This is where the space begins to open up more and there’s room for some fun and experimentation (read: blind tastings and comparisons).  Fred Minnick’s Podcast series (The Fred Minnick Show) where he interviews musicians–many of which are casual whiskey drinkers–and works with them to understand flavors and aromas they enjoy so he can pair a bourbon to their palate is a really interesting way to visualize a path toward discovering what you like about whiskey.  Hint: discovering what you like is the key to answering the original question of what is the best bourbon.


One reason, it seems, folks ask for advice on buying whiskey is because they feel somewhat intimidated or daunted by the tasting notes they read.  Now this may be tasting notes on the packaging for a whiskey, it may be from reviews online, or just from chatting with their friends.  When I’m asked “What is the best bourbon?” I’m immediately curious what the person enjoys for flavors.
Knowing what you like is the most powerful tool in the whiskey drinker’s toolbox.  It will help not only catalog the distilleries and brands you enjoy, but it will also allow you to establish some budget-minded framework for future purchases.

The below video from Weekly Whiskey (with myself and Jay West) describes our collective whiskey journey and the steps along the way that stood out to us, as both whiskey drinkers and reviewers.


The adage of you get what you pay for is simultaneously true and false in the bourbon category.  While you will undoubtedly pay for good bourbon, your opinion of what is good should be driven by your experience, not the price tag.  Good bourbon will cost you money, as will bourbon that, well…sucks.  I don’t find joy in bashing products that I dislike, but let’s face it, there are plenty of brands out there pricing their products at a premium to appear to be a better bourbon when they just aren’t.  Again, fall back on your experience!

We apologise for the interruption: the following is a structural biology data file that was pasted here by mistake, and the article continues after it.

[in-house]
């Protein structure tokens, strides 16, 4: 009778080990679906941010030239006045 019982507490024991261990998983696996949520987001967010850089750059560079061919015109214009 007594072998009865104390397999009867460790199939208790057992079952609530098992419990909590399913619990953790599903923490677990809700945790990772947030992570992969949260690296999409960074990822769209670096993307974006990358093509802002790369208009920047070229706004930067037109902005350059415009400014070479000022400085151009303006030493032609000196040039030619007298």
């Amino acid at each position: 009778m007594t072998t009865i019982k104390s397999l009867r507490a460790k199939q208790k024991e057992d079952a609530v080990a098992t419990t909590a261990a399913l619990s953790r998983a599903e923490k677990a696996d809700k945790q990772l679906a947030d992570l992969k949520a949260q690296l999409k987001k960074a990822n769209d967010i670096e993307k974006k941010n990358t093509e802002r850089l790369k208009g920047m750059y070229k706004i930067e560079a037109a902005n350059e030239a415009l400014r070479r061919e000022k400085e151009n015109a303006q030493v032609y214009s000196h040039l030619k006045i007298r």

There are products widely available for under $20 that, for me, check off every bit of criteria to be called good bourbon.  There are products well over $100 that check the same boxes…but that does not make them inherently better.  Having tried widely available products to build that proverbial foundation of bourbon flavors will be your best friend here.

Ultimately you are the only person who knows what you like the most and what you’re willing to spend to have those bottles on hand.  Personally I enjoy variety as much as I enjoy the whiskey hobby.  Having bottles from a number of distilleries who make products I enjoy allows me to have something of a spice rack on my bar where I can reach for the bottle to suit the mood I’m in, that variance in both price and flavor profile creates value for me.

Final thoughts…

So have I answered the question?  Truthfully…no.  I don’t believe there is an objective answer.  Everyone has a different metric for deciding what is the best item.  If you truly believe the only way to have the best product is to spend the most, I’m not going to stand in your way any more than if your vision of the best product is the absolute cheapest one you can find that is still palatable.  The best bourbon is the one you like.

I hope that this article has provided a bit of perspective to anyone seeking “the best” bourbon.  Bear in mind the subjectivity of a hobby centered around taste, because what you like matters more to you than what someone else likes.  Establish your own data set and work from there within your budget.  Chasing bottles that I (or anyone else) tells you are “the best” will leave you continually searching for the next best thing.